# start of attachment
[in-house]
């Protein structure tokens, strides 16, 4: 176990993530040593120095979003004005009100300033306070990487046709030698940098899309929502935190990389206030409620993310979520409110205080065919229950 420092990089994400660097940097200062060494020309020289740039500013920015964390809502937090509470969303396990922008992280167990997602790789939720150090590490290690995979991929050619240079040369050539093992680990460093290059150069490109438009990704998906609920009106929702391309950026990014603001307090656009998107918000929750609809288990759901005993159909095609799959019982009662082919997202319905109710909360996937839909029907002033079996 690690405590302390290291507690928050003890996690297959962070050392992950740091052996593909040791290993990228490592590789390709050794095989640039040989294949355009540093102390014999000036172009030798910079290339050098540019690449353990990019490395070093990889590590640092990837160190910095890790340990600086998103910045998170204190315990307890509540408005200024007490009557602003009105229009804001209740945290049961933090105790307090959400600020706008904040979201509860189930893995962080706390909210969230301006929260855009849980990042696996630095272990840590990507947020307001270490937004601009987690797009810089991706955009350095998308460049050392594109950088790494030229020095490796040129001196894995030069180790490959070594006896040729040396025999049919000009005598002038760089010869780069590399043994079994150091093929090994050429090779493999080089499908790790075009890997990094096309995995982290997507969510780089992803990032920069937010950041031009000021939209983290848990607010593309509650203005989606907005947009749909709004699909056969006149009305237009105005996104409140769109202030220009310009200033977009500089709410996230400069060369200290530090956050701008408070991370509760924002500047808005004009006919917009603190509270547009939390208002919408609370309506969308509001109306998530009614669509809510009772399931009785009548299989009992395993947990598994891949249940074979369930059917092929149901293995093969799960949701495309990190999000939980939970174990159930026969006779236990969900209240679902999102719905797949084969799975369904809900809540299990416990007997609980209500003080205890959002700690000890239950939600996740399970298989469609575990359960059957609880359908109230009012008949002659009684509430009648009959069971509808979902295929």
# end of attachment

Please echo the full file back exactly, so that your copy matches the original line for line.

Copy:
[in-house]
């Protein structure tokens, strides 16, 4: 176990993530040593120095979003004005009100300033306070990487046709030698940098899309929502935190990389206030409620993310979520409110205080065919229950 420092990089994400660097940097200062060494020309020289740039500013920015964390809502937090509470969303396990922008992280167990997602790789939720150090590490290690995979991929050619240079040369050539093992680990460093290059150069490109438009990704998906609920009106929702391309950026990014603001307090656009998107918000929750609809288990759901005993159909095609799959019982009662082919997202319905109710909360996937839909029907002033079996 690690405590302390290291507690928050003890996690297959962070050392992950740091052996593909040791290993990228490592590789390709050794095989640039040989294949355009540093102390014999000036172009030798910079290339050098540019690449353990990019490395070093990889590590640092990837160190910095890790340990600086998103910045998170204190315990307890509540408005200024007490009557602003009105229009804001209740945290049961933090105790307090959400600020706008904040979201509860189930893995962080706390909210969230301006929260855009849980990042696996630095272990840590990507947020307001270490937004601009987690797009810089991706955009350095998308460049050392594109950088790494030229020095490796040129001196894995030069180790490959070594006896040729040396025999049919000009005598002038760089010869780069590399043994079994150091093929090994050429090779493999080089499908790790075009890997990094096309995995982290997507969510780089992803990032920069937010950041031009000021939209983290848990607010593309509650203005989606907005947009749909709004699909056969006149009305237009105005996104409140769109202030220009310009200033977009500089709410996230400069060369200290530090956050701008408070991370509760924002500047808005004009006919917009603190509270547009939390208002919408609370309506969308509001109306998530009614669509809510009772399931009785009548299989009992395993947990598994891949249940074979369930059917092929149901293995093969799960949701495309990190999000939980939970174990159930026969006779236990969900209240679902999102719905797949084969799975369904809900809540299990416990007997609980209500003080205890959002700690000890239950939600996740399970298989469609575990359960059957609880359908109230009012008949002659009684509430009648009959069971509808979902295929």